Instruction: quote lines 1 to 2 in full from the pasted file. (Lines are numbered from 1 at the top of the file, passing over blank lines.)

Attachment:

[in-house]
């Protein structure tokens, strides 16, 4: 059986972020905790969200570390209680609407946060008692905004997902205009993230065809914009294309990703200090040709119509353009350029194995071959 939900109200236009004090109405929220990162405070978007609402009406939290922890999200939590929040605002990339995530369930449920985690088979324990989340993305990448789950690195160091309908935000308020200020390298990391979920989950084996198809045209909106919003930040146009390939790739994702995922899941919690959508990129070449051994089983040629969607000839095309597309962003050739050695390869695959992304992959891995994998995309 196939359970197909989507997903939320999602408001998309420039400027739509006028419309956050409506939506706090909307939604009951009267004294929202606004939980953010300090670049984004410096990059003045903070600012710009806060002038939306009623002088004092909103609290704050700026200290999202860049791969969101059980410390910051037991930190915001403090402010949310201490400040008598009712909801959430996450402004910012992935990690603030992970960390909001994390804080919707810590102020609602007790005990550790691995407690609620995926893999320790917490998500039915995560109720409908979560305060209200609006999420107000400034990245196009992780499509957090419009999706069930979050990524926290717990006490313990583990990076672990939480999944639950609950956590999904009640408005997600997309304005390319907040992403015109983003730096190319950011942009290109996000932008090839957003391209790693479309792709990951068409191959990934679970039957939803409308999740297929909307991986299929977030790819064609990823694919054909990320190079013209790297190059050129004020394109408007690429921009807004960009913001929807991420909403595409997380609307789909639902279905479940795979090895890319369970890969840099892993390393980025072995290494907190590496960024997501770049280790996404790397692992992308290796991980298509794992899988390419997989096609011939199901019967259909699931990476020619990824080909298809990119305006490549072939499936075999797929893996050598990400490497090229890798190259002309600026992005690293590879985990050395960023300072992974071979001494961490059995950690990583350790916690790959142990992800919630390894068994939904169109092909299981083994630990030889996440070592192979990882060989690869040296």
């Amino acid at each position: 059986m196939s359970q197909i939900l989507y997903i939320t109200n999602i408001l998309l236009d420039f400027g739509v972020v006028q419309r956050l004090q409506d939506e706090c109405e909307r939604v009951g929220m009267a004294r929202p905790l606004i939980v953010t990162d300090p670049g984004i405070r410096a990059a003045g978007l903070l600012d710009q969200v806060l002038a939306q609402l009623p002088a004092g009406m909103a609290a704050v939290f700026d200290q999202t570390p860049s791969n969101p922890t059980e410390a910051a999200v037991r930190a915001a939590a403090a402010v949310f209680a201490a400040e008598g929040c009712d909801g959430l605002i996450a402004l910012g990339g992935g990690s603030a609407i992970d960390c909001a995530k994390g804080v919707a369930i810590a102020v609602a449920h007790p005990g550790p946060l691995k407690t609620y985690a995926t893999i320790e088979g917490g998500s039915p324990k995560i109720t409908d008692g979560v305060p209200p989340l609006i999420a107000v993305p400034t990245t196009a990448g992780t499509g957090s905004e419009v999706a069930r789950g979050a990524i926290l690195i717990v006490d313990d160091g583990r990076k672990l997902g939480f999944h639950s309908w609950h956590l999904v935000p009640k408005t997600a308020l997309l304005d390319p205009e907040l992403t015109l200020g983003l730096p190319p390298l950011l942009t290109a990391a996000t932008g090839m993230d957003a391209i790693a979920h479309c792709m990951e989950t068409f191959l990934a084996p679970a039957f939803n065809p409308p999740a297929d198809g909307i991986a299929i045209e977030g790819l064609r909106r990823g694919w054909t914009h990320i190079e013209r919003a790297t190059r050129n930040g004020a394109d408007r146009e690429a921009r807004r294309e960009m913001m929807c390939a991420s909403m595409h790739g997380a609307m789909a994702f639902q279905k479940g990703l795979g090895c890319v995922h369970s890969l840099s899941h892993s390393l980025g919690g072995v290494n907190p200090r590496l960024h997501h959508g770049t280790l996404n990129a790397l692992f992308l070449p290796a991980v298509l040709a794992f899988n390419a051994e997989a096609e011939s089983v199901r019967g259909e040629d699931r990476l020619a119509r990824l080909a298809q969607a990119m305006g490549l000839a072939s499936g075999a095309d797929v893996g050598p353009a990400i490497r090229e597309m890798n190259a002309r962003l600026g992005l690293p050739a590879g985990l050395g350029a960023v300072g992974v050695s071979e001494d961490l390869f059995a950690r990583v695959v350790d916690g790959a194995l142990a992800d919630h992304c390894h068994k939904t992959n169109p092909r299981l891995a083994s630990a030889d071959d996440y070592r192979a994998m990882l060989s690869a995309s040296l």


[in-house]
């Protein structure tokens, strides 16, 4: 059986972020905790969200570390209680609407946060008692905004997902205009993230065809914009294309990703200090040709119509353009350029194995071959 939900109200236009004090109405929220990162405070978007609402009406939290922890999200939590929040605002990339995530369930449920985690088979324990989340993305990448789950690195160091309908935000308020200020390298990391979920989950084996198809045209909106919003930040146009390939790739994702995922899941919690959508990129070449051994089983040629969607000839095309597309962003050739050695390869695959992304992959891995994998995309 196939359970197909989507997903939320999602408001998309420039400027739509006028419309956050409506939506706090909307939604009951009267004294929202606004939980953010300090670049984004410096990059003045903070600012710009806060002038939306009623002088004092909103609290704050700026200290999202860049791969969101059980410390910051037991930190915001403090402010949310201490400040008598009712909801959430996450402004910012992935990690603030992970960390909001994390804080919707810590102020609602007790005990550790691995407690609620995926893999320790917490998500039915995560109720409908979560305060209200609006999420107000400034990245196009992780499509957090419009999706069930979050990524926290717990006490313990583990990076672990939480999944639950609950956590999904009640408005997600997309304005390319907040992403015109983003730096190319950011942009290109996000932008090839957003391209790693479309792709990951068409191959990934679970039957939803409308999740297929909307991986299929977030790819064609990823694919054909990320190079013209790297190059050129004020394109408007690429921009807004960009913001929807991420909403595409997380609307789909639902279905479940795979090895890319369970890969840099892993390393980025072995290494907190590496960024997501770049280790996404790397692992992308290796991980298509794992899988390419997989096609011939199901019967259909699931990476020619990824080909298809990119305006490549072939499936075999797929893996050598990400490497090229890798190259002309600026992005690293590879985990050395960023300072992974071979001494961490059995950690990583350790916690790959142990992800919630390894068994939904169109092909299981083994630990030889996440070592192979990882060989690869040296």